Names have been changed.
I don’t know when I decided to be pro-choice, but I remember my first pro-choice act: sophomore year of high school, I helped a friend get an abortion.
I was fortunate enough have a nurse practitioner for a mom who did her best to make us feel comfortable asking about sex. As soon as my older sister hit high school, we had a tin of condoms and reproductive health pamphlets in the bathroom for anyone who might have needed them. I also had a pretty comprehensive sex-ed from 5th grade all the way through 8th grade at my public school. It started with videos of moms making a uterus out of pancake batter to learning how to say “penis” and “vagina” without giggling from 6th to 8th grade.
Entering high school, I kept condoms and safe sex pamphlets in my locker at school and made my locker combination widely known just in case someone needed them. I knew people were having sex and knew people weren’t doing it safely. I was hoping to do my part until my high school’s mandated sex ed our sophomore year. Unfortunately, it came too late for my friend, Sophie.
I remember the panic in her voice when Sophie told me her period was late… 2 months late.
I remember the torturous wait for the pregnancy test results.
I remember the confusion when she explained to me that she and her boyfriend always used condoms—except that time they had sex in the lake, since she knew you can’t get pregnant when having sex in water. (She clearly didn’t have the same thorough sex-ed that I did.)
I remember the crying when it came back positive.
We eventually talked about her options: keeping the baby, putting the baby up for adoption, or getting an abortion. She knew she wanted her boyfriend to be part of the conversation, so I stepped back so they could figure out what was best for them.
Two weeks passed and they still hadn’t made a decision or even found out more about their options. So, one day after lunch, Sophie and I snuck off to use a pay phone in a secluded part of school to call Planned Parenthood. Sophie asked me to make the phone call. The woman who answered explained Sophie’s opportunity to make a decision about an abortion was quickly coming to an end, but regardless, she should come in and have an exam to make sure she was in fact pregnant and to make sure she and the fetus were healthy in case she decided against an abortion.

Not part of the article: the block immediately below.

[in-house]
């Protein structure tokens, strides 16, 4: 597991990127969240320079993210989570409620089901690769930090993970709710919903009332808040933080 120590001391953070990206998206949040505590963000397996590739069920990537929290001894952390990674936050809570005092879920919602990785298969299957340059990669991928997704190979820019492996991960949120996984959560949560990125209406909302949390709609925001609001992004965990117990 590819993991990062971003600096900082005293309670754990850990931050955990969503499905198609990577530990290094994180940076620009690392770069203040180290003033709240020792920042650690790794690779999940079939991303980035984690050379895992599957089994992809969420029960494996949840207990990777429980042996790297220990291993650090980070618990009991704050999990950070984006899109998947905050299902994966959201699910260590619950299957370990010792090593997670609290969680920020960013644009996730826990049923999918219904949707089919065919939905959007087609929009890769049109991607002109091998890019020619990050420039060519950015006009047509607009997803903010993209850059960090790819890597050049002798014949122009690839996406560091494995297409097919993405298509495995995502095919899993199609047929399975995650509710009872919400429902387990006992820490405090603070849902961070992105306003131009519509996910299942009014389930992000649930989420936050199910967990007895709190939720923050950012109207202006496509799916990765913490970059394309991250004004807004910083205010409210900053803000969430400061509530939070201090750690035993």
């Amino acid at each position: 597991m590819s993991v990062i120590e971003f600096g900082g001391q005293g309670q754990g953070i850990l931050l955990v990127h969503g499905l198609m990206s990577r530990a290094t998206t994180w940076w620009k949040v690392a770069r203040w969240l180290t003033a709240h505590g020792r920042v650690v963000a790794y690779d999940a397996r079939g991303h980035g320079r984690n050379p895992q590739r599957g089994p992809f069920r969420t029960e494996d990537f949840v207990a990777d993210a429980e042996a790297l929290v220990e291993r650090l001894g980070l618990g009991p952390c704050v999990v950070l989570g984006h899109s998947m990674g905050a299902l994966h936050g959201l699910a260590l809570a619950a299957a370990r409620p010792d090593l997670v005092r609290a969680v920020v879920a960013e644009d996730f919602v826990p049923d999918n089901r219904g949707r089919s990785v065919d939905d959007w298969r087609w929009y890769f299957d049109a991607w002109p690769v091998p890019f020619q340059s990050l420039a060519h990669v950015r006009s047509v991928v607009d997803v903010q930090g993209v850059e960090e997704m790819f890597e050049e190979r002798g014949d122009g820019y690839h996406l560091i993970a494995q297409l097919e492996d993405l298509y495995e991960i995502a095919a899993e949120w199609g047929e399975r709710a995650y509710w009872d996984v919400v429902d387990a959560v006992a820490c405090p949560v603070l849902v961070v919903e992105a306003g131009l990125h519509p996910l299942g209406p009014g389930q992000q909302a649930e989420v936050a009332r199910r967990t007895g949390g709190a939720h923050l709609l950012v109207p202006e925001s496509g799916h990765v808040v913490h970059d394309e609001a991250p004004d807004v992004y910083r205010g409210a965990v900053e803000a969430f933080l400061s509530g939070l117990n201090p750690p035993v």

Sophie went to her check-up with her boyfriend where it was confirmed she was pregnant and was given more information about all her options and prenatal vitamins (Planned Parenthood is great like that).
Soon after, Sophie passed out in gym class and realized she wasn’t going to be able to stay in school and carry the pregnancy to term. We made an appointment to terminate her pregnancy and she finally told her mom (both her boyfriend and I weren’t old enough to drive so she needed a ride). Fortunately, her mom was supportive and Sophie’s pregnancy was terminated right at the end of her 1st trimester.
These days according to a recent Facebook-creeping session, Sophie is a nurse and happily married (not to her high school boyfriend) with two super cute kids.
Me? I’ve been a vocal pro-choicer ever since I saw first-hand the process of making the decision to terminate a pregnancy. I’ve seen how difficult of a decision it is and I’ve seen how the passing of restrictive abortion laws based on the weeks a person is pregnant can force that decision out of a woman’s hands.
So when I hear about the proposal of new laws which basically force the police to enter the exam room with women or when I’m clinic escorting at the local Planned Parenthood trying to protect women from the vitriol and hatred spewing from the anti-choice protestors, I think about my friend Sophie and the panic in her voice when she told me she thought she might be pregnant, the sound of her voice when she called me after her abortion, and the proud smile on her face when she graduated high school.
I trusted my friend Sophie enough to raise the baby if she decided to carry the pregnancy to term, but that meant I had to trust her enough to terminate the pregnancy too. It wasn’t my right to decide she was capable of one, but not the other. Sophie wasn’t a special exception; she’s just like every other woman in the world: trying to reach her full potential and make the best decisions possible.
That’s why I’m urging Congress to treat reproductive rights like the human rights that they are so women like Sophie from all across the country and of all ages have the opportunities to reach their full potential.